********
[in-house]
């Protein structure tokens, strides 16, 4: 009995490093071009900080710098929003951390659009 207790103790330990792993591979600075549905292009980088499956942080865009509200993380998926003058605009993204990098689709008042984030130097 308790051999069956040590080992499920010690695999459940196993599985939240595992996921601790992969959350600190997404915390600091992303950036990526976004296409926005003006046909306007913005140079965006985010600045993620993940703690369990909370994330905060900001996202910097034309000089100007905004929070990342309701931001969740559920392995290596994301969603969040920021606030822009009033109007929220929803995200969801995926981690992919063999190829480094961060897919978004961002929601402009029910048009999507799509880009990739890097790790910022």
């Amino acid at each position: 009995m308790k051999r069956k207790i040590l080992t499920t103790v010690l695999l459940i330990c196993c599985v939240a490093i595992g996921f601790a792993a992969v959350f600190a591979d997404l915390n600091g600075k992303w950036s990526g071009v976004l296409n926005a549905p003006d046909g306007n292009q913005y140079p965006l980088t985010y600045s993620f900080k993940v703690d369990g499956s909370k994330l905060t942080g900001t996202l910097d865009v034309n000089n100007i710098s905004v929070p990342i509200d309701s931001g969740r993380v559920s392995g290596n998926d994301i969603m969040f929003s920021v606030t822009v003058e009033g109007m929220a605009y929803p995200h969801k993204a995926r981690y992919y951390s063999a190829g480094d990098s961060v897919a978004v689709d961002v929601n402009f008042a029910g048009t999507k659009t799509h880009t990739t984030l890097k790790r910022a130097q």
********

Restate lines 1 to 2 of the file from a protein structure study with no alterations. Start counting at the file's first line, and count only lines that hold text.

[in-house]
């Protein structure tokens, strides 16, 4: 009995490093071009900080710098929003951390659009 207790103790330990792993591979600075549905292009980088499956942080865009509200993380998926003058605009993204990098689709008042984030130097 308790051999069956040590080992499920010690695999459940196993599985939240595992996921601790992969959350600190997404915390600091992303950036990526976004296409926005003006046909306007913005140079965006985010600045993620993940703690369990909370994330905060900001996202910097034309000089100007905004929070990342309701931001969740559920392995290596994301969603969040920021606030822009009033109007929220929803995200969801995926981690992919063999190829480094961060897919978004961002929601402009029910048009999507799509880009990739890097790790910022």